Well, I guess it's clear the direction from which I am trying to reason about this. There is a lot of talk these days about the virtues of immutability (constness) whenever possible. The Concurrent programming in Java book talks a lot about this too.

However, all this is just what I've read about. I personally, haven't coded much in Functional languages. And it looks very surprising to me that it is possible to work comfortably with immutable objects. Theoretically, it is definitely possible. But, from a practical point of view, is a very comfortable experience. Or what is the new kind of reasoning (for FP) that I must develop so that I don't need mutability so much.

I would appreciate how to think about writing programs when you are forced to use immutable objects.

  • Already making this a Community Wiki ... for all those who are interested in closing this question or marking this as subjective ... etc. etc. ... *
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    The only immutable object I often use is the String Dec 7 '09 at 22:59
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    you use them every time you autobox, every time you use a reference type as a key in a Dictionary you better hope it's immutable, any anon type (in c#, vb.net requires explicit Key markers)
    – ShuggyCoUk
    Dec 7 '09 at 23:59

Immutability has several advantages, including (but not limited to):

  • Programs with immutable objects are less complicated to think about, since you don't need to worry about how an object may evolve over time.
  • You don't need to make defensive copies of immutable objects when returning or passing to other functions, since there is no possibility an immutable object will be modified behind your back.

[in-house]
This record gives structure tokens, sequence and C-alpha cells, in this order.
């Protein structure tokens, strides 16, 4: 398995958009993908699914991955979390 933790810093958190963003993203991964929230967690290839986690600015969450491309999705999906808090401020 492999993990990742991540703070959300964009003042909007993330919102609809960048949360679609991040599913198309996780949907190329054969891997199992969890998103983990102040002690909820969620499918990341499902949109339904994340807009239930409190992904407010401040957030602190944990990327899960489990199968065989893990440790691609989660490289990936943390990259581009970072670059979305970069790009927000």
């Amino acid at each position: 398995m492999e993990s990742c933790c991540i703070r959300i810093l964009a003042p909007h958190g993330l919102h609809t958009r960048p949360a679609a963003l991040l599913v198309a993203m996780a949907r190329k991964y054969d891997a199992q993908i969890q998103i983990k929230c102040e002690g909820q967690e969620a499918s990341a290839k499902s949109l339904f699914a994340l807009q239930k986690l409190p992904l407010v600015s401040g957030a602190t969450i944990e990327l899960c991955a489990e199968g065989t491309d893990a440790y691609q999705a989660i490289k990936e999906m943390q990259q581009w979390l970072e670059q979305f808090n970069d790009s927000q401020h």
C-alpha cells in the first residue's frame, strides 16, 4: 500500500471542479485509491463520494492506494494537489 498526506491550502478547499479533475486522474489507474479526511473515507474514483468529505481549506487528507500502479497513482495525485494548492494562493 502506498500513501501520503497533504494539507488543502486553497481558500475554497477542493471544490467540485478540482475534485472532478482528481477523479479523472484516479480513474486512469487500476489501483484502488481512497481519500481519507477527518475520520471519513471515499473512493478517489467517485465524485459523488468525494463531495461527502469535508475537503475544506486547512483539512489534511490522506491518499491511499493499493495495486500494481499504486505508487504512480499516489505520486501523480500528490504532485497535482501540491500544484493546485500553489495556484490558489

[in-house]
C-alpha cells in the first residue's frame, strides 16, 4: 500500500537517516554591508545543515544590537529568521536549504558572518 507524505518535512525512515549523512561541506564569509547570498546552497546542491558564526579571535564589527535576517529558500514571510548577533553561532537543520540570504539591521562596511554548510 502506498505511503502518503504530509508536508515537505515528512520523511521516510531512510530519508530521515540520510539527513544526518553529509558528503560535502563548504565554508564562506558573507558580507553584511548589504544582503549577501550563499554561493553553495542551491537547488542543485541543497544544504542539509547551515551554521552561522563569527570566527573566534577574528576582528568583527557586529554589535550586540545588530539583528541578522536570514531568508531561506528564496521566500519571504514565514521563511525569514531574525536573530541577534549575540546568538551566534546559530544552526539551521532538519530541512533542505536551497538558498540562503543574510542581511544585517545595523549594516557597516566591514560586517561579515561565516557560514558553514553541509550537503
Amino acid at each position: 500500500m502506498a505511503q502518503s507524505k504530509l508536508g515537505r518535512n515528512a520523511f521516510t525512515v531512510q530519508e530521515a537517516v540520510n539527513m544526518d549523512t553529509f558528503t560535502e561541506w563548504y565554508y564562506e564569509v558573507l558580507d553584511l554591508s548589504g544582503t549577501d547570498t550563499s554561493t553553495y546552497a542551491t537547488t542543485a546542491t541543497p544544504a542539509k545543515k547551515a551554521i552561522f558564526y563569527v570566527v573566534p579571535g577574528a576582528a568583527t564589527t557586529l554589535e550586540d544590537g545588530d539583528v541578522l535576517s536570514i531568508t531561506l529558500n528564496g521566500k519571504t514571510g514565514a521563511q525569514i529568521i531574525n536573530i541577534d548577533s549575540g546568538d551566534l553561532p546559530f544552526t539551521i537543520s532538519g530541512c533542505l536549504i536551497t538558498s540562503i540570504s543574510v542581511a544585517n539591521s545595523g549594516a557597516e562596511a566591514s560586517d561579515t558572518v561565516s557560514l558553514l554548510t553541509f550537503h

• One copy of an object is just as good as another, so you can cache objects or re-use the same object multiple times.
  • Immutable objects are good for sharing information between threads in a multi-threaded environment since they don't need to be synchronized.
  • Operations on immutable objects return new immutable objects while operations that cause side-effects on mutable objects usually return void. This means several operations can be chained together. For instance

("foo" + "bar" + "baz").length()

  • In languages where functions are first class values, operations like map, reduce, filter, etc. are basic operations on collections. These can be combined in many ways, and can replace most loops in a program.

There are of course some disadvantages:

  • Cyclic data structures such as graphs are difficult to build. If you have two objects which can't be modified after initialization, how can you get them to point to each other?
  • Allocating lots and lots of small objects rather than modifying ones you already have can have a performance impact. Usually the complexity of either the allocator or the garbage collector depends on the number of objects on the heap.
  • Naive implementations of immutable data structures can result in extremely poor performance. For instance, concatenating many immutable strings (like in Java) is O(n2) when the best algorithm is O(n). It is possible to write efficient immutable data structures, it just takes a little more thought.
  • 2
    I personally find immutable data structures easier to write than their mutable variants. Regarding strings, they're just a crappy data structure. Immutable Ropes ( en.wikipedia.org/wiki/Rope_(computer_science) ) provide O(1) concats and log(n) substrings.